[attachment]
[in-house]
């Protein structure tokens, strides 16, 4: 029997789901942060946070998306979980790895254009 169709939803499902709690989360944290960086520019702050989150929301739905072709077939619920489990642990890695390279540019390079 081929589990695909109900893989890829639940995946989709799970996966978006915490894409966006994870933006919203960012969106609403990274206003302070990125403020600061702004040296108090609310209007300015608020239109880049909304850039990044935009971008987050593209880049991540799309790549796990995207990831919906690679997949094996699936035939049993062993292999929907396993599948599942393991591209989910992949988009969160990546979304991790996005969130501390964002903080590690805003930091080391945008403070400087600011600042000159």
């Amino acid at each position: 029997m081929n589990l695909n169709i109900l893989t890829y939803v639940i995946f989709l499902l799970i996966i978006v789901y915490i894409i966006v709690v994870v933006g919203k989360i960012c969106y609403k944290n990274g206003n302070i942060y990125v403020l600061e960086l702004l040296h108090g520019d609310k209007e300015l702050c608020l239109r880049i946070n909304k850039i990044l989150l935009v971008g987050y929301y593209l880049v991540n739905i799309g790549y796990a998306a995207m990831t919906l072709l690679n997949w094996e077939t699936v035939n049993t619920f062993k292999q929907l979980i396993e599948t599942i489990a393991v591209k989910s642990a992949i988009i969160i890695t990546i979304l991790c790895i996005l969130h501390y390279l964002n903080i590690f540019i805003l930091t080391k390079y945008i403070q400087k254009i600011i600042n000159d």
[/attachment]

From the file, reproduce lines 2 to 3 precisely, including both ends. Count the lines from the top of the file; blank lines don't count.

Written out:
């Protein structure tokens, strides 16, 4: 029997789901942060946070998306979980790895254009 169709939803499902709690989360944290960086520019702050989150929301739905072709077939619920489990642990890695390279540019390079 081929589990695909109900893989890829639940995946989709799970996966978006915490894409966006994870933006919203960012969106609403990274206003302070990125403020600061702004040296108090609310209007300015608020239109880049909304850039990044935009971008987050593209880049991540799309790549796990995207990831919906690679997949094996699936035939049993062993292999929907396993599948599942393991591209989910992949988009969160990546979304991790996005969130501390964002903080590690805003930091080391945008403070400087600011600042000159």
């Amino acid at each position: 029997m081929n589990l695909n169709i109900l893989t890829y939803v639940i995946f989709l499902l799970i996966i978006v789901y915490i894409i966006v709690v994870v933006g919203k989360i960012c969106y609403k944290n990274g206003n302070i942060y990125v403020l600061e960086l702004l040296h108090g520019d609310k209007e300015l702050c608020l239109r880049i946070n909304k850039i990044l989150l935009v971008g987050y929301y593209l880049v991540n739905i799309g790549y796990a998306a995207m990831t919906l072709l690679n997949w094996e077939t699936v035939n049993t619920f062993k292999q929907l979980i396993e599948t599942i489990a393991v591209k989910s642990a992949i988009i969160i890695t990546i979304l991790c790895i996005l969130h501390y390279l964002n903080i590690f540019i805003l930091t080391k390079y945008i403070q400087k254009i600011i600042n000159d």